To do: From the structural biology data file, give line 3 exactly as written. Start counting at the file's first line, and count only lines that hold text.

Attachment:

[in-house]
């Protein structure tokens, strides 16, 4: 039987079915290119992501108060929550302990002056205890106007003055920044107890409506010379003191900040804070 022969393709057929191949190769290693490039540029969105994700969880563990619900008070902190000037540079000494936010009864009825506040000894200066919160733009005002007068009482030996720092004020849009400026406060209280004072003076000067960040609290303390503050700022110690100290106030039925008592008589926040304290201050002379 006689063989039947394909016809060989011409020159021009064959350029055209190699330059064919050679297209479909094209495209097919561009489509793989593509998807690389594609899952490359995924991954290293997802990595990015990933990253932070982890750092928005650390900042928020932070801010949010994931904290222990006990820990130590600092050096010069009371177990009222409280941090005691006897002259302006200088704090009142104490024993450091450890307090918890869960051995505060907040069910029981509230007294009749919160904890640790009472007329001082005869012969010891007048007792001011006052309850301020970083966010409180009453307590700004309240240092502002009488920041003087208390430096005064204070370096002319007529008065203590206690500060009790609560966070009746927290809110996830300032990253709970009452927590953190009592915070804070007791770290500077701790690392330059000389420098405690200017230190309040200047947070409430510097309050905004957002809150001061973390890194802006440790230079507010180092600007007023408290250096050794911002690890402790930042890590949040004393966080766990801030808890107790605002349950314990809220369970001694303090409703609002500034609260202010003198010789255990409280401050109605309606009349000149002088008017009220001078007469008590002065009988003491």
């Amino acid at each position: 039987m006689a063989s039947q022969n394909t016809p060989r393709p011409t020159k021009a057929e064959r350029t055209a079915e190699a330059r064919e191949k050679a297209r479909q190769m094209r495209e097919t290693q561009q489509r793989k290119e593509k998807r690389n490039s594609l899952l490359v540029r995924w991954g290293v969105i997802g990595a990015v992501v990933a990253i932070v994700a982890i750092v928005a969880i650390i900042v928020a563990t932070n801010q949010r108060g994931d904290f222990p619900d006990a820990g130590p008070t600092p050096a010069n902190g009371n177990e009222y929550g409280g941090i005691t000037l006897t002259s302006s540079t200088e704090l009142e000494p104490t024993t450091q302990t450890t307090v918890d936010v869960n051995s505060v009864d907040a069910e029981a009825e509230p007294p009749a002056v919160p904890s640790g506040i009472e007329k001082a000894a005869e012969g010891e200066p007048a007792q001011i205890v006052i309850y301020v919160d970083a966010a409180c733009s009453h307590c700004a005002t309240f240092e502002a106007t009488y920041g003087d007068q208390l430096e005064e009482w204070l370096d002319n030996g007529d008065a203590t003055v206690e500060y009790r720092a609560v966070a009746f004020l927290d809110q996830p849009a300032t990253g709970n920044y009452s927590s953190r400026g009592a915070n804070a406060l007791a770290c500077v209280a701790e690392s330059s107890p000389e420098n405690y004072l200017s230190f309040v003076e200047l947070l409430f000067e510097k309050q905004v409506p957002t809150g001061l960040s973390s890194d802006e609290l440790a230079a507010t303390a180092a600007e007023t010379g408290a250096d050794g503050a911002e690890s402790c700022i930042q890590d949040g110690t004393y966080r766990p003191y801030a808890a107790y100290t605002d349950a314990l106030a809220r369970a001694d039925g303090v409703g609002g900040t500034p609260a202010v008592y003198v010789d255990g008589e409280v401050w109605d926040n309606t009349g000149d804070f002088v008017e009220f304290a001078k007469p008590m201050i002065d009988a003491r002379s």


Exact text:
């Amino acid at each position: 039987m006689a063989s039947q022969n394909t016809p060989r393709p011409t020159k021009a057929e064959r350029t055209a079915e190699a330059r064919e191949k050679a297209r479909q190769m094209r495209e097919t290693q561009q489509r793989k290119e593509k998807r690389n490039s594609l899952l490359v540029r995924w991954g290293v969105i997802g990595a990015v992501v990933a990253i932070v994700a982890i750092v928005a969880i650390i900042v928020a563990t932070n801010q949010r108060g994931d904290f222990p619900d006990a820990g130590p008070t600092p050096a010069n902190g009371n177990e009222y929550g409280g941090i005691t000037l006897t002259s302006s540079t200088e704090l009142e000494p104490t024993t450091q302990t450890t307090v918890d936010v869960n051995s505060v009864d907040a069910e029981a009825e509230p007294p009749a002056v919160p904890s640790g506040i009472e007329k001082a000894a005869e012969g010891e200066p007048a007792q001011i205890v006052i309850y301020v919160d970083a966010a409180c733009s009453h307590c700004a005002t309240f240092e502002a106007t009488y920041g003087d007068q208390l430096e005064e009482w204070l370096d002319n030996g007529d008065a203590t003055v206690e500060y009790r720092a609560v966070a009746f004020l927290d809110q996830p849009a300032t990253g709970n920044y009452s927590s953190r400026g009592a915070n804070a406060l007791a770290c500077v209280a701790e690392s330059s107890p000389e420098n405690y004072l200017s230190f309040v003076e200047l947070l409430f000067e510097k309050q905004v409506p957002t809150g001061l960040s973390s890194d802006e609290l440790a230079a507010t303390a180092a600007e007023t010379g408290a250096d050794g503050a911002e690890s402790c700022i930042q890590d949040g110690t004393y966080r766990p003191y801030a808890a107790y100290t605002d349950a314990l106030a809220r369970a001694d039925g303090v409703g609002g900040t500034p609260a202010v008592y003198v010789d255990g008589e409280v401050w109605d926040n309606t009349g000149d804070f002088v008017e009220f304290a001078k007469p008590m201050i002065d009988a003491r002379s």